Introducing CloudBerry Backup 5.7

Just three months after the last major update, we’re bringing you the next iteration of our flagship backup product — CloudBerry Backup. Release 5.7 brings a number of critical and highly-expected features that further expand the app’s functionality regarding interaction with VMware vSphere hypervisor, Hybrid Backup capabilities and support for Azure Archival tier, among others.

All-Inclusive Support for Hybrid Backup

In release 5.7 we’ve decided to cover the remaining types of backup that hadn’t yet supported Hybrid Backup. Among them are: Image-based backup,Microsoft Exchange backup, Hyper-V and ESXi backup, and finally Microsoft SQL Server backup.

The case of SQL Server Backup is particularly interesting, since it eliminates a few issues that emerge when utilizing SQL Server’s proprietary backup mechanism. As you may recall, we’ve recently published an article that cautions against using multiple backup plans to back up a single database, as that may lead to unintentional data corruption. Thankfully, that has changed now, and you can perform simultaneous back up of your SQL Server to first local and then cloud storage. Do read our article that demonstrates how you can take advantage of Hybrid Backup in CloudBerry Backup 5.7.

Restoring image-based backups to Google Cloud Platform

CloudBerry Backup 5.7 comes with the option to restore image-based backups to Google Cloud Platform. The list of cloud computing services we heretofore supported featured only Amazon EC2 and Microsoft Azure VM. Now it has been expanded to include Google Cloud Platform as well. That means you can essentially deploy any of your current computers in the cloud with just a few clicks using CloudBerry backup 5.7. In this tutorial we explain how to perform the process of restoring your image-based backups as Google Cloud VM instances.

Restoring image-based backups as VMware virtual machines

CloudBerry Backup 5.7 enables you to restore your image-based backups as VMware virtual machines in just a few clicks. The process is as simple as any other restoration procedure. If you’re performing regular backups of your Hyper-V virtual machines, it’d be easy to restore them with CloudBerry Backup 5.7 in case you experience any software or hardware malfunction. Our tutorial will guide you through the process and explain the ins and outs of the Restore Wizard.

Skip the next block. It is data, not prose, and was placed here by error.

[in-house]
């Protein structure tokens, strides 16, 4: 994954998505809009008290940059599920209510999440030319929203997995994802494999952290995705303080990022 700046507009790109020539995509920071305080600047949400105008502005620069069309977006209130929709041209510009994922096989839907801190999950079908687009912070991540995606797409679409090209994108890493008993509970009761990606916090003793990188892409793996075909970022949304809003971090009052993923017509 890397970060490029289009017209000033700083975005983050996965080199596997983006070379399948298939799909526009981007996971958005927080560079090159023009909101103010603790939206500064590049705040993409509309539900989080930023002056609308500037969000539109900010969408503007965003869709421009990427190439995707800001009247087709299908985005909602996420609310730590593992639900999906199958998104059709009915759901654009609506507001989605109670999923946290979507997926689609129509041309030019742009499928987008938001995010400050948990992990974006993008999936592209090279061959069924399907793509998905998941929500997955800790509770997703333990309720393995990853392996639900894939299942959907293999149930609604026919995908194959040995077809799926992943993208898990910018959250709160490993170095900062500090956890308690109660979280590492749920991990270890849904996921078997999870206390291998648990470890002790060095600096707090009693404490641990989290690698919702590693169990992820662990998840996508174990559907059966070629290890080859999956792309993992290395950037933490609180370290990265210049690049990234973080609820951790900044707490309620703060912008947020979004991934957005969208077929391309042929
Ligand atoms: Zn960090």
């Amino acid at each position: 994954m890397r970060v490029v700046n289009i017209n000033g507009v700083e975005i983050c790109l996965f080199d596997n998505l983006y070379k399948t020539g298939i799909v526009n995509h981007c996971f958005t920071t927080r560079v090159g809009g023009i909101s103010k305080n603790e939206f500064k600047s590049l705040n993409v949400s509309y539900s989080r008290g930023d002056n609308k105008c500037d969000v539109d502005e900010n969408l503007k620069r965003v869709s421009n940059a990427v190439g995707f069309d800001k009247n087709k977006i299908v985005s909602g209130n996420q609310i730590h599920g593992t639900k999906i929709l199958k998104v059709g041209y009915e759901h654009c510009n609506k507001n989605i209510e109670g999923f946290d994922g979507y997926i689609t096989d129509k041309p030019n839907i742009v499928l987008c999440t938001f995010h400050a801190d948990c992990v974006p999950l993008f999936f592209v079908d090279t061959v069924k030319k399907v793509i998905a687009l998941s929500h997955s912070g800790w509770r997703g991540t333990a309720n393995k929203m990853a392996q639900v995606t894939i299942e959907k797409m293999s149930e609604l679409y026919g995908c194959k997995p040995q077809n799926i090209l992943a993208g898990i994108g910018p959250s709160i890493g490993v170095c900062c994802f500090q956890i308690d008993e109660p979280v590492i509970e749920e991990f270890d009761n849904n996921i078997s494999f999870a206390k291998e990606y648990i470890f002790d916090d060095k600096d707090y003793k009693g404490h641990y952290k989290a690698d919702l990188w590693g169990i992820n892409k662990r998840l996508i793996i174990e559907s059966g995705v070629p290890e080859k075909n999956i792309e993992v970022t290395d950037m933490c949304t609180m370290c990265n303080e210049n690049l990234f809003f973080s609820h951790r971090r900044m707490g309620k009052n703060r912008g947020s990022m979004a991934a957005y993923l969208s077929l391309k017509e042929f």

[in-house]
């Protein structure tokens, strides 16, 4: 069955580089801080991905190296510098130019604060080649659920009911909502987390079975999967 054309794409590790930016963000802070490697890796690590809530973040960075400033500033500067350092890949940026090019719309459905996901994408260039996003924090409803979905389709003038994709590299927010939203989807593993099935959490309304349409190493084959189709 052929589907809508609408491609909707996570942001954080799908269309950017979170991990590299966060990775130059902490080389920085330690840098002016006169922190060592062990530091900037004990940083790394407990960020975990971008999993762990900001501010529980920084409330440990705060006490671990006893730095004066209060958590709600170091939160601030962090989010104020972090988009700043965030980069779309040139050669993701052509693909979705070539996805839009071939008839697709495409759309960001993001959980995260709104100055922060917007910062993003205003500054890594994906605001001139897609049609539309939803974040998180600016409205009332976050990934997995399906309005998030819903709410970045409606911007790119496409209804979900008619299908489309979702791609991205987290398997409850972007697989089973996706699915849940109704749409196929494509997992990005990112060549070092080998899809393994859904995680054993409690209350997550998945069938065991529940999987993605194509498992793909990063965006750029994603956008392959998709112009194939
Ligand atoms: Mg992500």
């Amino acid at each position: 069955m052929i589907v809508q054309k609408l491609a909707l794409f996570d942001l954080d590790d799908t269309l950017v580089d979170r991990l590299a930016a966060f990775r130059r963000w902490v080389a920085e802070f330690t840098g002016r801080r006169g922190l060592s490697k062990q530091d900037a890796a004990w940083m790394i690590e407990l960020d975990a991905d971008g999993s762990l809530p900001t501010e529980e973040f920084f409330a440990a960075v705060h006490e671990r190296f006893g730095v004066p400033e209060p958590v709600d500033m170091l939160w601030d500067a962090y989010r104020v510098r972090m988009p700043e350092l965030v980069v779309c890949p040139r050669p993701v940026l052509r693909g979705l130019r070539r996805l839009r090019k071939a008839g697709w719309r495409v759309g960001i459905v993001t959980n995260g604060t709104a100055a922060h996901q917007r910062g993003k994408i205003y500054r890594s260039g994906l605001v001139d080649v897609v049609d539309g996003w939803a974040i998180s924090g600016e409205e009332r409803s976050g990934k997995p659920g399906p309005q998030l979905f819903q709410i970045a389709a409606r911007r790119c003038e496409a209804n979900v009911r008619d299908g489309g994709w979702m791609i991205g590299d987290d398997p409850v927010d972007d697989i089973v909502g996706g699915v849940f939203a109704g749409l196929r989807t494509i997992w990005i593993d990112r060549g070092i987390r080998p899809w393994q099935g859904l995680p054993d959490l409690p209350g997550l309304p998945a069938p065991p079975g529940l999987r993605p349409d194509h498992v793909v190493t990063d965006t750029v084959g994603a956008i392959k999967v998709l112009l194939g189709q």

Fast NTFS scan

In CloudBerry Backup 5.7 we’ve added an option to use our own proprietary file scanning & search mechanism. In essence, our method — as opposed to Windows’s NTFS file scanning method — generates a file tree. Navigating through the said file tree is considerably faster, resulting in overall faster backups. Needless to say, performance varies depending on the type of storage device you’re using and the number of files targeted for backup.

We’ve run a series of tests to examine the performance of the new feature and collected the data in a separate post that also explains how you can enable our file scanning mechanism in the Restore Wizard.

Transaction logs backup during full backup

Previous versions of CloudBerry Backup had a critical disadvantage — inability to simultaneously perform full and transaction logs backup. In other words, if a full backup starts, all scheduled transaction logs backups are automatically put on hold. Let’s consider the following case: you schedule daily full backups and quarter-hourly transaction logs backups. Suppose one of those full backup takes an hour to complete; in that case no transaction logs backup will occur during that hour. This is unacceptable for organizations that handle sensitive data and conduct numerous transactions every minute. With that in mind, in CloudBerry Backup 5.7 we’ve implemented simultaneous full & transaction logs backup. From now on full backups will not impede transaction logs backup and will be performed side-by-side. Feel free to take a look at our tutorial that explains how to schedule transaction logs backup.

Support for Backup Operators API

Members of Backup Operators group can back up and restore files on a computer, regardless of any permissions that protect those files. This is because the right to perform a backup takes precedence over all file permissions. Members of this group, however, cannot change security settings.

By default CloudBerry Backup service is running under the Local System account, which not only sometimes forbids reading of NTFS permissions, but also has an excessive number of various other permissions — that could be a concern for some administrators. Taking that into consideration, it makes sense to consider starting the service under a user that is part of the Backup Operators group. It takes a while to perform this procedure, that’s why we’ve written a lengthy tutorial that demonstrates just how to do that.

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